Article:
5. Vulvovaginitis in childhood.

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    Dei, Metella; Di Maggio, Floriana; Di Paolo, Gilda; Bruni, Vincenzina

    2010-04-01

    Symptoms related to vulvitis and vulvovaginitis are a frequent complaint in the paediatric age. Knowledge of the risk factors and the pathogenetic mechanisms, combined with thorough clinical examination, helps to distinguish between dermatological diseases, non-specific vulvitis and vulvovaginitis proper. On the basis of microbiological data, the most common pathogens prove to be Streptococcus pyogenes, Haemophilus influenzae and Enterobius vermicularis; fungal and viral infections are less frequent. The possibility of isolating opportunistic pathogens should also be considered. In rare situations, the isolation of a micro-organism normally transmitted by sexual contact should prompt a careful evaluation of possible sexual abuse. Current treatments for specific and non-specific forms are outlined, together with pointers for the evaluation of recurrence.

  6. Successful treatment of plasma cell cheilitis with topical tacrolimus: report of two cases.

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    Hanami, Yuka; Motoki, Yoshikazu; Yamamoto, Toshiyuki

    2011-02-15

    Plasma cell cheilitis is an uncommon chronic inflammatory dermatitis that presents with flat to slightly elevated erosive erythematous plaques. It is histologically characterized by plasma cell infiltrates into the mucosa. Other than the lip, genital areas are often involved, which is called plasma cell balanitis or vulvitis. Plasma cell cheilitis is sometimes resistant to conventional topical corticosteroid therapy. Other choices include oral griseofulvin, topical cyclosporine, and intralesional corticosteroid injection, all of which occasionally fail to produce satisfactory results. Recent reports show that topical calcineurin inhibitors are effective for plasma cell cheilitis, balanitis, and vulvitis. However, there are so far only 2 reports of plasma cell cheilitis successfully treated with topical pimecrolimus and tacrolimus. We present herein two cases of plasma cell cheilitis, in which topical tacrolimus showed beneficial effects, suggesting that this immunomodulatory agent is a promising option for plasma cell cheilitis.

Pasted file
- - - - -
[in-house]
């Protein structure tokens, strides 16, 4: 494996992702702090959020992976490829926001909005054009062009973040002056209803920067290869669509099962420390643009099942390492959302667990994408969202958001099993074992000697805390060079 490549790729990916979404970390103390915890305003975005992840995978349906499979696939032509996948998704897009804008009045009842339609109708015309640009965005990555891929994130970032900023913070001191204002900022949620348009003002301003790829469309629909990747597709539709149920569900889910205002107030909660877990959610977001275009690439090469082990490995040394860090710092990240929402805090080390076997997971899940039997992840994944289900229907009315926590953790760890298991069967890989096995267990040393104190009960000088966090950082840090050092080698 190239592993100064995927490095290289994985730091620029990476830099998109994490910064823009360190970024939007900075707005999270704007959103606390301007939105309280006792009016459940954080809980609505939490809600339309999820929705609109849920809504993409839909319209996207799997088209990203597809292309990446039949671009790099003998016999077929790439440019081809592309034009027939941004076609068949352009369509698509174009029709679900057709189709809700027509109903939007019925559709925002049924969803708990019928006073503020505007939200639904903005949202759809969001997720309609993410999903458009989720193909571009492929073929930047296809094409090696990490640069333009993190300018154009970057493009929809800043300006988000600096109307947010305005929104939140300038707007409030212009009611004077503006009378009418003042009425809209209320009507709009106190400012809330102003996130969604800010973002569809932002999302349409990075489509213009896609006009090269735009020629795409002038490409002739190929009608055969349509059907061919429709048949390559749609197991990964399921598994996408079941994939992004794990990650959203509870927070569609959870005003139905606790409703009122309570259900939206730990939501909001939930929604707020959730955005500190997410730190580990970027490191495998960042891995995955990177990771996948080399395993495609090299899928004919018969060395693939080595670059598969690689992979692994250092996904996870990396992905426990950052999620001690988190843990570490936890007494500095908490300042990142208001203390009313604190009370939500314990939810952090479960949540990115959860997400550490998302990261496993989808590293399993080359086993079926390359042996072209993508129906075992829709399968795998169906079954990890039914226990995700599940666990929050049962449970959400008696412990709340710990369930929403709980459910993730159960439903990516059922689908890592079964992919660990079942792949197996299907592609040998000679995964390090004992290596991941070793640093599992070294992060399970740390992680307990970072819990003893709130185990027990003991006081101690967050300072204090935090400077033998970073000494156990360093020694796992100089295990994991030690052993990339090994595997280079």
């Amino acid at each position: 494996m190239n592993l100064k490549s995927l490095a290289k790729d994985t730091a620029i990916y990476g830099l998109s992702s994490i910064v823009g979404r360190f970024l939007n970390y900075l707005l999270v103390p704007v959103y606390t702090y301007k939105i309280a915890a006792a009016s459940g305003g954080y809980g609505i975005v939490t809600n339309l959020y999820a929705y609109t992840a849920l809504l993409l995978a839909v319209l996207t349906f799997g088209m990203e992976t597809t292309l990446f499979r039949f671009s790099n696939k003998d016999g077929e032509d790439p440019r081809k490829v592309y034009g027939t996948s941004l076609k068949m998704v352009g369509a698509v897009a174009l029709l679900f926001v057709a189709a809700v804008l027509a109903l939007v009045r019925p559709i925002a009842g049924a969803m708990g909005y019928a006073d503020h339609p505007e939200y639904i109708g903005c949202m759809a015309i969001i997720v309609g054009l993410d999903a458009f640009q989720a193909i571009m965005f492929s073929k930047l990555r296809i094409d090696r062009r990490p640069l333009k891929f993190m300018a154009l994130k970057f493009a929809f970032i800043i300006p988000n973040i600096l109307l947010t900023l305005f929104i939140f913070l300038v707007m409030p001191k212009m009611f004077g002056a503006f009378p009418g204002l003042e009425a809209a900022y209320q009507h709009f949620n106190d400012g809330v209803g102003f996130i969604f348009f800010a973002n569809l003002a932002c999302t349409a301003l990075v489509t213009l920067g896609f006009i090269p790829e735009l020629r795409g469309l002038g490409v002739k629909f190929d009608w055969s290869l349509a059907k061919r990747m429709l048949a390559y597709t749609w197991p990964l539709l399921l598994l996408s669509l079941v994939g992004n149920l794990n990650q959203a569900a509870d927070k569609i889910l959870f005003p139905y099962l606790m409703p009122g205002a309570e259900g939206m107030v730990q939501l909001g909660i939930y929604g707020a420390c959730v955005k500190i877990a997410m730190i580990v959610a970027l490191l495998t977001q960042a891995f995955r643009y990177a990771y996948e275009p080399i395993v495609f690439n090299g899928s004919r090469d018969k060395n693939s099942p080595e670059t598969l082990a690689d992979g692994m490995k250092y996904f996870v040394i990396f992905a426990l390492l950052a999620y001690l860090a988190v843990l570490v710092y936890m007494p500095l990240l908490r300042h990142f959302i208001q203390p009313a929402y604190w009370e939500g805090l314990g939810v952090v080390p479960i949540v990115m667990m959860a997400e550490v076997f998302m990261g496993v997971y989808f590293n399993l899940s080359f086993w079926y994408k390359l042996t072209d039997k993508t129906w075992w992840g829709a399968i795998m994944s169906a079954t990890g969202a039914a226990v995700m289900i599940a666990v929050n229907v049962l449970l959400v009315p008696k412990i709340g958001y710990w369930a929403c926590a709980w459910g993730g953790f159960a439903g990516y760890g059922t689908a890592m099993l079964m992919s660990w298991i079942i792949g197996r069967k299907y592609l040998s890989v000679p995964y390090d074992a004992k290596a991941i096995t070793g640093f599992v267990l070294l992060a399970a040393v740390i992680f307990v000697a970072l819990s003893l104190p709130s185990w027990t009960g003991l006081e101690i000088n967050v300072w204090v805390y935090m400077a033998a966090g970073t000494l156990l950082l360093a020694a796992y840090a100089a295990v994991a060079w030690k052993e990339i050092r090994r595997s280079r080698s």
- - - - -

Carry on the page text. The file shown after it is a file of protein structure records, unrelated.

7. United States Air Force Summer Research Program -- 1993. Volume 7. Armstrong Laboratory

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    1993-12-01

    includes; mastitis in cows, pneumonia in gnotobiotic calves, vulvitis and conjunctitivis. Virulent and avirulent strains have been described. (4...Physiology (Heart, Circ. Physiol. 14), H733-H780, 1983. Sunagawa, K., Yamada, A., Senda, Y., Kikuchi, Y., Nakamura, M., Shibahara, T., Nose , Y...guns. The major sheetmetal tasks observed consisted of repairing the following: i) B-52 nose cowls, 2) remove skin - wrap panel B-52, 3) install skin

  8. Cicatrizing conjunctivitis associated with paraneoplastic lichen planus.

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    Hahn, J M; Meisler, D M; Lowder, C Y; Tung, R C; Camisa, C

    2000-01-01

    To report two cases of cicatrizing conjunctivitis associated with paraneoplastic lichen planus. Case reports. Two patients were examined because of redness and discomfort in both eyes. A 63-year-old woman with follicular, small-cleaved cell lymphoma had cicatrizing conjunctivitis, stomatitis, vulvitis, and skin lesions. A 25-year-old man with malignant thymoma had cicatrizing conjunctivitis, erosive stomatitis, and penile papules. Histopathologic studies of conjunctiva and skin biopsy specimens in the first patient and labial biopsy specimens in the second revealed lichen planus. Paraneoplastic lichen planus is a possible cause of cicatrizing conjunctivitis associated with inflammatory skin and mucous membrane disease.

  9. Non-infectious inflammatory genital lesions.

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    Andreassi, Lucio; Bilenchi, Roberta

    2014-01-01

    The genitalia may be the site of non-infectious inflammatory lesions that are generally manifested as balanoposthitis and vulvovaginitis. In men, these forms constitute 50% of all balanoposthitis forms, and in women, vulvovaginitis frequency is even higher. They consist of genital locations of general skin diseases, such as psoriasis, lichen planus, lichen sclerosus, and other clinical entities with their own physiognomy, such as Zoon's balanitis-vulvitis. Diagnosis of genital non-infectious inflammatory lesions is usually made on clinical criteria. A biopsy is only necessary for the identification of clinical conditions that may simulate inflammatory form but are actually premalignant processes.